- any reduction in lease payments affects only payments originally due on or before June 2021 (for example, a rent concession/lease amendment for the lessee would meet this condition if it results in reduced lease payments on or before 30 June 2021 and increased lease payments that extend beyond 30 June 2021 at the same time);
- there is no substantive change to other terms and conditions of the lease.
What should be noted is that the amendment to IFRS 16 applies only to those lease changes that involve COVID-19 related rent concessions. For example, any changes of the lease scope (an increase or decrease of the number of assets transferred for use) or a longer or shorter lease term are most common lease modifications, in particular if these changes were not included in the original terms and conditions, and do not constitute grounds for exemption referred to in the amendment to IFRS 16. In the light of paragraphs 46A and 46B that were introduced, if on or before 30 June payments are reduced or deferred e.g. for a period of 5 months, but subsequent payments are proportionately increased by the portion earlier reduced or suspended, so that in principle the lessee will pay the same amount of consideration in total, we may say that the total amount agreed by both parties remains the same, hence the consideration to be paid has not changed and this change is not considered to be a lease modification.
Summing up, I should add here that whenever the lease scope or lease consideration has changed, the entity should consider whether that change was not part of the original terms and conditions of the lease. The entity applies paragraph 2 of IFRS 16 and considers the lease terms and conditions as well as any relevant facts and circumstances. Relevant facts and circumstances may include contracts, statutory provisions or other laws and regulations that apply to concluded contracts.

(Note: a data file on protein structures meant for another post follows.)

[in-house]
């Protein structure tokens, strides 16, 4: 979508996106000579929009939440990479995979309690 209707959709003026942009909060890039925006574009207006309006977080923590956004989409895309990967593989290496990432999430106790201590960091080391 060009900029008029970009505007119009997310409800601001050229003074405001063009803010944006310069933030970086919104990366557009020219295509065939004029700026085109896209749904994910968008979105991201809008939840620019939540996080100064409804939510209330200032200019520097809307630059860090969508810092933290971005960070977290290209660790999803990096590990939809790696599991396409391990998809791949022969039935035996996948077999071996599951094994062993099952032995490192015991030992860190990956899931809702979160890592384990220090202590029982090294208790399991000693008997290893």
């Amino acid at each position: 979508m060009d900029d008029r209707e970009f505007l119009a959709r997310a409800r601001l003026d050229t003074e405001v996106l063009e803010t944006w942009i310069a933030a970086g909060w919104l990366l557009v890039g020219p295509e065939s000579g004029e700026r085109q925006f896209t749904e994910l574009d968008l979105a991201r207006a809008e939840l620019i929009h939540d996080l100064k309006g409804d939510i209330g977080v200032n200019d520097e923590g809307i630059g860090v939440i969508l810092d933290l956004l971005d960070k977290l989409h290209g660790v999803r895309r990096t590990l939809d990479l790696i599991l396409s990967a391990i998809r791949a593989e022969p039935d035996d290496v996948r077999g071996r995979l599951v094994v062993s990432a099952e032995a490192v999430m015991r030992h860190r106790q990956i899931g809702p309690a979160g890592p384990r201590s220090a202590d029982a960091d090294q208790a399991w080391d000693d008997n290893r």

For example, commercial lease contracts may include clauses about changes of payments arising out of or caused by certain events or circumstances. Measures introduced by the government (for example, the requirement to close retail stores for a certain period of time due to COVID-19) may be relevant for the interpretation of legal clauses, such as force majeure, included in the original contract or applicable laws and regulations. Any changes of payments resulting from clauses in the original contract or the applicable regulations constitute original lease terms and conditions and are not a lease modification for IFRS 16 purposes.
Last but not least, I have to mention that the changes introduced by the Board have been approved by EFRAG and are expected to be approved by the EU at the turn of the 3rd and 4th quarter. The amendment to IFRS 16 can be applied to financial statements for a period starting on or after 1 June 2020 and retrospectively, including unsigned (not authorized) financial statements as at 28 May 2020. This is provided for in paragraph C1A and C20A. Applying the practical expedient means the lessee must make relevant disclosures, as set forth in paragraph 60A, while under paragraph C20B lessees are exempt from disclosing information (required under IAS 8) about the disclosures of any adjustments for each financial statement line item affected by the amendment to IFRS 16.
Should you have any questions, we encourage you to contact us directly, as always.